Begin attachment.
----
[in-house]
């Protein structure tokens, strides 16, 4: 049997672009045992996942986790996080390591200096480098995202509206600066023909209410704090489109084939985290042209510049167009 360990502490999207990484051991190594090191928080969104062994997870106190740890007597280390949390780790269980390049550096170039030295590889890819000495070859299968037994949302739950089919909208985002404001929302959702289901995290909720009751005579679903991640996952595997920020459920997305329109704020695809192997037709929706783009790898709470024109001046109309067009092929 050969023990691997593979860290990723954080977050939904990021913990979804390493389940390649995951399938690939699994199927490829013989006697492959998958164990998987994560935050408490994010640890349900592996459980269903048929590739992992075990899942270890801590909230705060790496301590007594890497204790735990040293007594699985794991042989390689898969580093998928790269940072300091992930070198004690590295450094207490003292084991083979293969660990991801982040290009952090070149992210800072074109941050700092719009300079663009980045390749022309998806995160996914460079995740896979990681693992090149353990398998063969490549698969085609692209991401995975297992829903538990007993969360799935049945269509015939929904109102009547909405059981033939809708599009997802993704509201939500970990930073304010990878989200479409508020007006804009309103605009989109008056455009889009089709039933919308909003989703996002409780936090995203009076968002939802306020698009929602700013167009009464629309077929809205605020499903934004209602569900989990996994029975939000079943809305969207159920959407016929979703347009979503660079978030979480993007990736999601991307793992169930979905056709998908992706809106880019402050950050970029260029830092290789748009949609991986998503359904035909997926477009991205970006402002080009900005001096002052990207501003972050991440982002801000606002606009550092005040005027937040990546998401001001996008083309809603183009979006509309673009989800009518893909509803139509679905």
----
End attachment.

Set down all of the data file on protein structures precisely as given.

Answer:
[in-house]
């Protein structure tokens, strides 16, 4: 049997672009045992996942986790996080390591200096480098995202509206600066023909209410704090489109084939985290042209510049167009 360990502490999207990484051991190594090191928080969104062994997870106190740890007597280390949390780790269980390049550096170039030295590889890819000495070859299968037994949302739950089919909208985002404001929302959702289901995290909720009751005579679903991640996952595997920020459920997305329109704020695809192997037709929706783009790898709470024109001046109309067009092929 050969023990691997593979860290990723954080977050939904990021913990979804390493389940390649995951399938690939699994199927490829013989006697492959998958164990998987994560935050408490994010640890349900592996459980269903048929590739992992075990899942270890801590909230705060790496301590007594890497204790735990040293007594699985794991042989390689898969580093998928790269940072300091992930070198004690590295450094207490003292084991083979293969660990991801982040290009952090070149992210800072074109941050700092719009300079663009980045390749022309998806995160996914460079995740896979990681693992090149353990398998063969490549698969085609692209991401995975297992829903538990007993969360799935049945269509015939929904109102009547909405059981033939809708599009997802993704509201939500970990930073304010990878989200479409508020007006804009309103605009989109008056455009889009089709039933919308909003989703996002409780936090995203009076968002939802306020698009929602700013167009009464629309077929809205605020499903934004209602569900989990996994029975939000079943809305969207159920959407016929979703347009979503660079978030979480993007990736999601991307793992169930979905056709998908992706809106880019402050950050970029260029830092290789748009949609991986998503359904035909997926477009991205970006402002080009900005001096002052990207501003972050991440982002801000606002606009550092005040005027937040990546998401001001996008083309809603183009979006509309673009989800009518893909509803139509679905």